Review: JBL Synchros E30 On-Ear Headphones
JBL has just introduced a brand new family of headphones called the Synchros E Series, pitched as setting new standards with high-quality materials and sound. Synchros E includes four different products, all of which sell for $150 or less. Synchros E50BT ($150) is the top-end model, an over-ear wireless headphone with 50mm audio drivers inside. Following that is Synchros E40BT ($100), offering the same Bluetooth functionality in a smaller, on-ear package with 40mm drivers. Then there's Synchros E30 ($80), a cabled version of the on-ears with 30mm drivers, as well as Synchros E10, inexpensive in-ear headphones that fall below our review threshold in terms of price. All four of the products come in the same five color options, and share an industrial design with plastic and metal components.
The largest pair of the bunch is E50BT, the only over-ear headphones currently in the Synchros E line. On the outside, they’re substantially plastic that’s designed to resemble metal, although there is some real metal, too. Each cup has a ring of diamond-textured plastic surrounding a metal disc, bearing either the JBL logo on the right cup, or control buttons every 90 degrees on the left. The hinges that connect the cups to the headband have metal caps, but the material around them is all plastic. Both the power button and charging port are located at the bottom of the left cup; JBL promises 18 hours of play time on a charge. The same port can also be used for a wired audio connection if you prefer, using an included cable.
As for the headband and the cups themselves, they’re padded with leatherette—faux leather—cushions. Not only can the metal band be adjusted to fit different size heads, but the cups can also rotate in and out to help achieve that perfect fit. We found the headphones to be comfortable, fully covering our ears and doing a good job of passively sealing them against outside sound, without needing active noise cancellation hardware.
E40BT and E30 look quite similar to one another, differing in size and wires. The former packs in 40mm drivers and like E50BT works in Bluetooth or wired modes, while the latter has 30mm drivers and operates solely with a cable that includes a remote/microphone module. Both borrow E50BT’s design, shrunken down to fit on top of your ear rather around it. That means the same materials, the same patterns and textures — almost the same everything. The only design differences are modest, apart from the replacement of the metal core in the E50BT’s band with plastic.
To test E50BT, we used Scosche’s RH1060 over-ear headphones as a reference point against E50BT; notably, RH1060 costs $50 more. Despite the 10mm-larger drivers in JBL’s headphones, we found the audio quality between the two to be almost indistinguishable from one another. Both have relatively bass-heavy sound that’s not unpleasant or overwhelming. If we had to note a difference between the two, it would be a slight edge in high-end performance from E50BT, but it’s really quite minimal. RH1060 gets a bit louder, but the quality of the audio gets a bit shaky at the highs, so it’s pretty much a wash. We were able to use E50BT’s wireless streaming reliably at a distance of well over the Bluetooth standard’s promised 33 feet.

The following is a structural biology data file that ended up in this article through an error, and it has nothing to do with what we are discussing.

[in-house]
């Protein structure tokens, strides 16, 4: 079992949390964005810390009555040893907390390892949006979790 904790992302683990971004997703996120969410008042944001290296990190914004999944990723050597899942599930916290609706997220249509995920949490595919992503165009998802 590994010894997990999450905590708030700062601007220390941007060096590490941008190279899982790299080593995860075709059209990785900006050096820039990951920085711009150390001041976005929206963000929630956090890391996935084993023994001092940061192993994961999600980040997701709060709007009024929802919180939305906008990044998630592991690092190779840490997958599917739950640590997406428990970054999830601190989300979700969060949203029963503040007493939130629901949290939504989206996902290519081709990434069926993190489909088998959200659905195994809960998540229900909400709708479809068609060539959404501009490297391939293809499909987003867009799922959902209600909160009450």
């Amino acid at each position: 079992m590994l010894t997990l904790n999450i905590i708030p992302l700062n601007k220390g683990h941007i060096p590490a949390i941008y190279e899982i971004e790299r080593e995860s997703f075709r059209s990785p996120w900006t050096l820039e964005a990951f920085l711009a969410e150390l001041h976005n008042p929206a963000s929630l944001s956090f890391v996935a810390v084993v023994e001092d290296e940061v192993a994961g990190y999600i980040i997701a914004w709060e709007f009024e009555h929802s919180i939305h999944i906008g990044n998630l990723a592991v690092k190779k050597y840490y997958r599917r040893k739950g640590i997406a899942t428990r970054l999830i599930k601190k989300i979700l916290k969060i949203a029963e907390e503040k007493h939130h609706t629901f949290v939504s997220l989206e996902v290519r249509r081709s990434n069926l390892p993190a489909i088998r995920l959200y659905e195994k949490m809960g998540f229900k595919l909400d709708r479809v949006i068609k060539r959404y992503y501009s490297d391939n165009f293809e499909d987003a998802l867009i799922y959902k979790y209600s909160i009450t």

Although the comparison isn’t ideal, we compared the $100, Bluetooth-capable E40BT to Beats Electronics’ prior-gen Solo HD headphones — ones that sold for around twice JBL’s price despite lacking Bluetooth hardware. While the E40BT didn’t have the pronounced bass of Solo HD, it delivered better low-end than many inexpensive on-ear headphones, and Apple’s EarPods for that matter, while performing admirably in the midrange and beating Beats whenever more treble was needed. Despite being significantly less expensive, we sometimes preferred JBL’s headphones on certain songs; the E40BT tended to sound more dynamic. Unless you really love heavy bass, the E40BT is otherwise entirely comparable, and a lot less expensive. Like the E50BT, Bluetooth distance was well over 33 unobstructed feet in our testing.
We compared E30 to Scosche’s fully-wired Realm RH656m, still one of our favorite pairs more than two years after its release, which notably now sell for a $100 MSRP. In our original review of that unit, we described its sound profile as having “crisp highs, respectable midrange, and deep, powerful lows.” E30 actually keeps up in two of those three categories: its mids and highs sound almost identical to those of RH656m, but Scosche definitely has an edge when it comes to the lows. The bass, while present in JBL’s headphones, is certainly not as powerful as the booming, full bass RH656m offers. E30 also falls a bit behind in volume; RH656m gets uncomfortable to listen to at around 80 percent on an iPhone’s volume slider, E30 is a bit softer, achieving the same output at roughly the 90 percent mark. Overall though, E30 is still very good, especially for the price, and we found them more comfortable, too.
With strong industrial design and equally impressive audio, JBL has a winner of a product lineup here. E50BT, E40BT, and E30 all earn our strong general recommendation, as they’re well-priced and attractively designed headphones with very good audio quality. The E50BT matches Scosche’s RH1060 sonically while hitting a $50 lower price point, whereas E40BT delivers Beats on-ear-rivaling sound for a lot less. E30’s sound profile is very similar to RH656m’s, but JBL’s bass is a step below. If you like the way these headphones look, you’ll be satisfied—possibly even thrilled—by their performance.
Additional reporting and photography by Phil Dzikiy.